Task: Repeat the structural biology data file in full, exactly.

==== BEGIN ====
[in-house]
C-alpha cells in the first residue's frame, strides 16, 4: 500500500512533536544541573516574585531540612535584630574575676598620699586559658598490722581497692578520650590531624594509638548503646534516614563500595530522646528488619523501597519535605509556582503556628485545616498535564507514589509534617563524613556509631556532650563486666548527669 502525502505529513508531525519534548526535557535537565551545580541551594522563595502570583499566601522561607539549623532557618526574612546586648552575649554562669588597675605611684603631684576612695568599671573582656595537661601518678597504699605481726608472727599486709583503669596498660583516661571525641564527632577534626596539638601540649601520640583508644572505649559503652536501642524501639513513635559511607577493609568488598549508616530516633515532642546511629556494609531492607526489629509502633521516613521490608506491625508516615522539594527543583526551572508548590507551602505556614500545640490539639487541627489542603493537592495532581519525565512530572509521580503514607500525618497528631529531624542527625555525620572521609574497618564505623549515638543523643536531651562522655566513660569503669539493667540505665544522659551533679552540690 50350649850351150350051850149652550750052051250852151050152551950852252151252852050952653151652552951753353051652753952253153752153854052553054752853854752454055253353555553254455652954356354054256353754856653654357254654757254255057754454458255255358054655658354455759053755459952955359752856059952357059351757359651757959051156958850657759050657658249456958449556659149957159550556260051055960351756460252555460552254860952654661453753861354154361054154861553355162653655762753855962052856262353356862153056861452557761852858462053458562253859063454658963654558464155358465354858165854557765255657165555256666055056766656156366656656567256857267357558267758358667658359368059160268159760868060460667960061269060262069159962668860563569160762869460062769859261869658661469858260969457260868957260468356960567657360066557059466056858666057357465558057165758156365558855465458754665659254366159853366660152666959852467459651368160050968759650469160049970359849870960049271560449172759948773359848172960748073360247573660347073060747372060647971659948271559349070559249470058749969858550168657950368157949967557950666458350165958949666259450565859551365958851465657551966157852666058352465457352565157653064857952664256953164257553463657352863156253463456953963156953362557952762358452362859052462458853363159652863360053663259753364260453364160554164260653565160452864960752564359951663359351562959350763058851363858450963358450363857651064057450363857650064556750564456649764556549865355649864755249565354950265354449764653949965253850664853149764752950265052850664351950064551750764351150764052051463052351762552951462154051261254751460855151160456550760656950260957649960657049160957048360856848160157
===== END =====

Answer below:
[in-house]
C-alpha cells in the first residue's frame, strides 16, 4: 500500500512533536544541573516574585531540612535584630574575676598620699586559658598490722581497692578520650590531624594509638548503646534516614563500595530522646528488619523501597519535605509556582503556628485545616498535564507514589509534617563524613556509631556532650563486666548527669 502525502505529513508531525519534548526535557535537565551545580541551594522563595502570583499566601522561607539549623532557618526574612546586648552575649554562669588597675605611684603631684576612695568599671573582656595537661601518678597504699605481726608472727599486709583503669596498660583516661571525641564527632577534626596539638601540649601520640583508644572505649559503652536501642524501639513513635559511607577493609568488598549508616530516633515532642546511629556494609531492607526489629509502633521516613521490608506491625508516615522539594527543583526551572508548590507551602505556614500545640490539639487541627489542603493537592495532581519525565512530572509521580503514607500525618497528631529531624542527625555525620572521609574497618564505623549515638543523643536531651562522655566513660569503669539493667540505665544522659551533679552540690 50350649850351150350051850149652550750052051250852151050152551950852252151252852050952653151652552951753353051652753952253153752153854052553054752853854752454055253353555553254455652954356354054256353754856653654357254654757254255057754454458255255358054655658354455759053755459952955359752856059952357059351757359651757959051156958850657759050657658249456958449556659149957159550556260051055960351756460252555460552254860952654661453753861354154361054154861553355162653655762753855962052856262353356862153056861452557761852858462053458562253859063454658963654558464155358465354858165854557765255657165555256666055056766656156366656656567256857267357558267758358667658359368059160268159760868060460667960061269060262069159962668860563569160762869460062769859261869658661469858260969457260868957260468356960567657360066557059466056858666057357465558057165758156365558855465458754665659254366159853366660152666959852467459651368160050968759650469160049970359849870960049271560449172759948773359848172960748073360247573660347073060747372060647971659948271559349070559249470058749969858550168657950368157949967557950666458350165958949666259450565859551365958851465657551966157852666058352465457352565157653064857952664256953164257553463657352863156253463456953963156953362557952762358452362859052462458853363159652863360053663259753364260453364160554164260653565160452864960752564359951663359351562959350763058851363858450963358450363857651064057450363857650064556750564456649764556549865355649864755249565354950265354449764653949965253850664853149764752950265052850664351950064551750764351150764052051463052351762552951462154051261254751460855151160456550760656950260957649960657049160957048360856848160157